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Explorer II Gondola

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This object is on display in the Barron Hilton Pioneers of Flight Gallery exhibition at the National Mall building.


Launched on November 11, 1935, from the Stratobowl near Rapid City, South Dakota, Explorer II carried Captain Albert Stevens, Captain Orvil Anderson, and an assortment of instruments to a world record altitude of 22,066 kilometers (72,395 feet).

Explorer was the brainchild of Captain Stevens, Chief of the Army Air Corps’ photography laboratory at Wright Field, Ohio. With funding from the National Geographic Society, he and two crew members attempted a world altitude-record flight in 1934 with Explorer I. The flight ended in disaster when the balloon ripped shortly after launch, and its hydrogen mixed with air and exploded. After a harrowing few moments while Stevens had trouble escaping through the manhole, he and his two fellow aeronauts parachuted to safety.

For the next attempt, in Explorer II, the portholes were widened for easier escape, and the balloon was filled with helium. To ensure that it attained a record altitude, the balloon was enlarged, the crew was cut from three to two, and its scientific payload was halved.

Like Explorer I, Explorer II was constructed of welded magnesium/aluminum alloy sections. The 2.8 meter (9 foot) sphere weighed 290 kilograms (640 pounds) and carried a payload of 700 kilograms (1,500 pounds). The balloon lifted off at 7:01 am, reached its maximum height of 22 kilometers at 10:50 am and remained there until 12:20 pm. Then it began its descent and touched down at 3:14 pm near White Lake, South Dakota.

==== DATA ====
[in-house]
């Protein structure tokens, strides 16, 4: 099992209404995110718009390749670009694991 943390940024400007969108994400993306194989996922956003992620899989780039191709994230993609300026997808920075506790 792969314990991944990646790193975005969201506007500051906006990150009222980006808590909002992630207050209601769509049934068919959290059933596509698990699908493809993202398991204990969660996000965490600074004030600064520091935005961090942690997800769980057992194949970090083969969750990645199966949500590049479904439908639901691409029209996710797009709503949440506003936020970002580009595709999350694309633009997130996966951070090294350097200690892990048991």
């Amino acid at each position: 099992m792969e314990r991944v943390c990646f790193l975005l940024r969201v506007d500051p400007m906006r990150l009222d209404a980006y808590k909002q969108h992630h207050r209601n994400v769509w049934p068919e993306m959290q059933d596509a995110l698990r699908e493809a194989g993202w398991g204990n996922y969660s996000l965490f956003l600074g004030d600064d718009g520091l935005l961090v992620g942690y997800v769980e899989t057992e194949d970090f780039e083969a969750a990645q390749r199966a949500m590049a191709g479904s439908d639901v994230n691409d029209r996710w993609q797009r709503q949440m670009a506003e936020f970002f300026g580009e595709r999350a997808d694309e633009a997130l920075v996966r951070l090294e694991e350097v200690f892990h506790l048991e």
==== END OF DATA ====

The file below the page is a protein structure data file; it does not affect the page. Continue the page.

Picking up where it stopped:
One of the flight’s most dramatic successes was the aerial photography: the first photographs showing the division between the troposphere and the stratosphere and the actual curvature of the earth from the record altitude. Captain Stevens’ cameras captured stunning photographs of South Dakota and surrounding states, and demonstrated the potential of high-altitude, long-range reconnaissance from manned balloons.

Although the scientific experiments were reduced from the original plans, Explorer II carried instruments that collected data for studies in cosmic ray research, the ozone layer, aeronomy, meteorology, biology, and radio propagation in the high atmosphere.

The National Geographic Magazine devoted several articles to the flight, widely disseminating the photographic, scientific, and engineering accomplishments to the general public. The flight was a public relations success for the Army and the National Geographic Society, and was also a successful venture between government, military, and civilian scientific interests.

Country of Origin: United States of America

Dimensions: 61 7/16 x 46 7/16 x 46 7/16 in. (156 x 118 x 118 cm)

Materials: Ballast bags-canvas

Physical Description:Ball shape; black & white paint; canvas balast bags; "National Geographic Society & U.S. Army Air Corps" on side.

Inventory number: A19370060000

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